Home > Uncategorized > Curiosity Didn’t Kill the Cat…It Explores Mars

Curiosity Didn’t Kill the Cat…It Explores Mars

The fourth rover to touch down on Mars is planned for landing in August of 2012, assuming all goes well in the launch tomorrow at Cape Canaveral Air Force Station in Florida. After an 8 1/2 month journey, the rover, Curiosity, is planned to land in the huge Gale crater and begin drilling and collecting samples to see if Mars is habitable by humans. While Curiosity is expected to be a success, it has big shoes, rather tracks, to fill.

The first rover to explore Mars, Sojourner, was launched in 1997. At just 3 feet by 1.5 feet, it was expected to last 7 days on Mars, however it continued to collect and send information for almost 3 months. Sojourner took over 17,000 images along with 15 chemical analyses of Martian rocks that were beamed back to Earth with data about wind and weather patterns and hints of water in Mar’s ancient history. “Sojourner did amazing things,” Brian Cooper, of NASA’s Jet Propulsion Laboratory in Pasadena, California stated. Cooper because the first man to drive a robotic vehicle on another planet. Because of his success with Sojourner he helped design and also drive the 2003 launched twin explorers, Spirit and Opportunity. He is also scheduled to operate Curiosity when it lands in August.

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Spirit and Opportunity landed on opposite sides of the planet in January 2004. While technology advanced things usually get smaller, these two rovers shadowed over their predecessor at 5 by 7.5 feet, and 5 feet tall. Like Sojourner, these bots also had 6 wheels and multiple cameras- a panoramic  camera for wide images, and a navigational camera to steer. The movable robotic arm had several tools for exploration including spectrometers, a microscopic imager, and an abrasion tool. Like Sojourner, these two robots contained solar panels to be powered by the sun. Dust was a limiting factor and it was expected to cover the panels and slow down the bots, however the wind on Mars did a good job of keeping it clear. In 2009, one of Spirit’s wheels gave out and after another year of hobbling around it finally stopped sending signals in March 2010. In those 6 years it explored over 5 miles of Earth’s surface. On the other side of the planet, Opportunity still rolls on after 8 years of touching down. Opportunity discovered the first meteorite on another planet, and has explored over 20 miles and is still going strong.

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Curiosity stands at 10 feet by 9 feet, and 7 feet tall, with a 6 foot arm. Because of the sheer size, the landing process becomes interesting. It can no longer use the airbag system like the previous rovers, instead is must use a sky crane approach. The tools are similar to the previous rovers, however a big difference in Curiosity is that it does not use solar power, rather it carries a nuclear battery generator with a lifetime of 14 years. Will Curiosity be the rover that finds life on Mars? Will it find out if it’s inhabitable? I’m excited to see what will come out of NASA’s work.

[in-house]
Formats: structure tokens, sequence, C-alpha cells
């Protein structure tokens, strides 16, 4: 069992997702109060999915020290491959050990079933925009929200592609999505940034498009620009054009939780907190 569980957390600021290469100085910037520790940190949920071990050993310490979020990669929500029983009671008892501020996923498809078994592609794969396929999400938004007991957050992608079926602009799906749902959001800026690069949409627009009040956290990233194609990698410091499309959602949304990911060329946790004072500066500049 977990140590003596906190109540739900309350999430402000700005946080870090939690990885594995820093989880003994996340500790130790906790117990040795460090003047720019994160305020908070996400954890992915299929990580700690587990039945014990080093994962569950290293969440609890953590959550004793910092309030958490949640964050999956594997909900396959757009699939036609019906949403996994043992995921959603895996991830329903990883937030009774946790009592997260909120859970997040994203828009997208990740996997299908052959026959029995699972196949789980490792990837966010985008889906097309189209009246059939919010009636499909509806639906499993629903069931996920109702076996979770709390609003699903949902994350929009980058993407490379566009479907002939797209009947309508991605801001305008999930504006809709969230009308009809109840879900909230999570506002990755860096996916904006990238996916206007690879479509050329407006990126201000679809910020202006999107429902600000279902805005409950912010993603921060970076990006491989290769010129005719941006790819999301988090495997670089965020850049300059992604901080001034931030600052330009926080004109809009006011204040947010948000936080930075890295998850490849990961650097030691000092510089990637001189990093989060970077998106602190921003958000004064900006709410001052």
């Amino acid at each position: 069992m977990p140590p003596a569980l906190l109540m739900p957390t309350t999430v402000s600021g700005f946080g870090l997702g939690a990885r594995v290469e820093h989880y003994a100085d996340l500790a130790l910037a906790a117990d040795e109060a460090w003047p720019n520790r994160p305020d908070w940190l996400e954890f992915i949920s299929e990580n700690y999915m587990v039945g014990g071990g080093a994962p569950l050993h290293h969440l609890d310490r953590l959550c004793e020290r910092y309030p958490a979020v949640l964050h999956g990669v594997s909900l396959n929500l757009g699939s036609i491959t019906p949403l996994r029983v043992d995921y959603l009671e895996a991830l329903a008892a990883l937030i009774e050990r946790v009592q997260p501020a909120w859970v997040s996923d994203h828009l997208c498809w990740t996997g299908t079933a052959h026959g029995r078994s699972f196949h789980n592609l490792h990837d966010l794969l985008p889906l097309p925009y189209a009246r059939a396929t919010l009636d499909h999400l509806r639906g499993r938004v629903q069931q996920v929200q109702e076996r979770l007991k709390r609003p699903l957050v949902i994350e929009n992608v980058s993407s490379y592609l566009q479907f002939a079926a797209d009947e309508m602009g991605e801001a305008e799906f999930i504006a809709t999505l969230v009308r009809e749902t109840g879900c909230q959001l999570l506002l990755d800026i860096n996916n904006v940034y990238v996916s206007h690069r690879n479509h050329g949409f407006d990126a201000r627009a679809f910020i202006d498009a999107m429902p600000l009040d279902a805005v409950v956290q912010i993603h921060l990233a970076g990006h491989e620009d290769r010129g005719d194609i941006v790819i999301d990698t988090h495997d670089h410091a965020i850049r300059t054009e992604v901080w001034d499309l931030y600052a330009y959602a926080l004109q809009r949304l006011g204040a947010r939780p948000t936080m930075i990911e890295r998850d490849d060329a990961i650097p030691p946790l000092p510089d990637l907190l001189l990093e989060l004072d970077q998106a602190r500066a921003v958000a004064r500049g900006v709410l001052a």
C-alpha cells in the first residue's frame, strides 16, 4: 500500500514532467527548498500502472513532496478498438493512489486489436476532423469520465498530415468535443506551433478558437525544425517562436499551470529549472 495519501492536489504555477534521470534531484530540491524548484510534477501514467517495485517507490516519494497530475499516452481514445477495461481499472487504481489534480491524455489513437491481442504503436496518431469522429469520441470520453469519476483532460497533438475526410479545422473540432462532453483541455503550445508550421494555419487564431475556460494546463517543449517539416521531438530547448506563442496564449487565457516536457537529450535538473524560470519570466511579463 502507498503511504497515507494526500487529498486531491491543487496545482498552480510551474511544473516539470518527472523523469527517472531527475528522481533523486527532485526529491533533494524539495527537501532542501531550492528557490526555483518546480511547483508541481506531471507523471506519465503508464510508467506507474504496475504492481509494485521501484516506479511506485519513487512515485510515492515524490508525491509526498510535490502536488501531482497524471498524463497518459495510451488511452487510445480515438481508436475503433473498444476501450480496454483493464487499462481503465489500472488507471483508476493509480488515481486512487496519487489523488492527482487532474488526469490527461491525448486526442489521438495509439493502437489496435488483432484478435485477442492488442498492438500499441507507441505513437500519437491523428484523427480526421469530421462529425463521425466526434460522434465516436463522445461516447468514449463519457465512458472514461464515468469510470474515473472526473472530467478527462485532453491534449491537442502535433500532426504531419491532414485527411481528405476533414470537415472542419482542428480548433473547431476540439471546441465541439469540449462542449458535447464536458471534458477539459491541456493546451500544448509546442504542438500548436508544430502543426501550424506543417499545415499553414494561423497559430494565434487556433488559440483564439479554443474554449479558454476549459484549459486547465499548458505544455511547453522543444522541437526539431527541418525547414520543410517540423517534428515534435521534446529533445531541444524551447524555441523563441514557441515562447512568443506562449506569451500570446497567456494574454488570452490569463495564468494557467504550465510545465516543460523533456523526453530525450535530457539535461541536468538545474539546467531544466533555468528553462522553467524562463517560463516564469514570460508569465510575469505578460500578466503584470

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Categories: Uncategorized
  1. November 25, 2011 at 9:49 pm | #1

    I read that Pluto and one of (I think) Jupiter’s moons have underground oceans. I don’t know the evidence scientists presented for their Pluto theory, but Europa showed surface signs. The signs were darker patches of ground; these patches have been seen on earth as well, where the ground is thinner and above underground sources of water. To make things more interesting, there is a theory that the thinner ground tends to collapse and provide energy and nutrients for life in the underwater oceans.

    Regarding Mars, isn’t there a plan to pump greenhouse gases into the atmosphere to warm up the planet and make it habitable? Hopefully I’ll be alive when these plans come into fruition!

  2. November 27, 2011 at 12:29 am | #2

    I actually just heard about Curiosity for the first time today and found it very interesting too! The news reporter called it “a rover on steroids.” It sounds like it could lead to new and exciting insights of extraterrestrial life. In regards to what Oskar.S said, I am personally skeptical about warming Mars to make it habitable. Maybe it’s because I just watched Jurassic Park on tv last night, but the idea of creating life where it might not supposed to be makes me a little bit worried.

  3. November 27, 2011 at 5:35 am | #3

    I have a few friends who are studying mechanical and electric engineering, and it was through them that I heard about NASA’s CURIOSITY mission to Mars. Personally, I think the rover is incredible, especially how it is using a nuclear battery! I wonder if it’s safe, or even physically possible for that technology to be developed for commercial use. have cars run on nuclear power would not only help the environment by reducing greenhouse emissions, but it would also decrease the amount of nuclear waste being stored in the earth, or at least the amount of time it spends there. NASA has the coolest “toys!” I want to know what else they can do!

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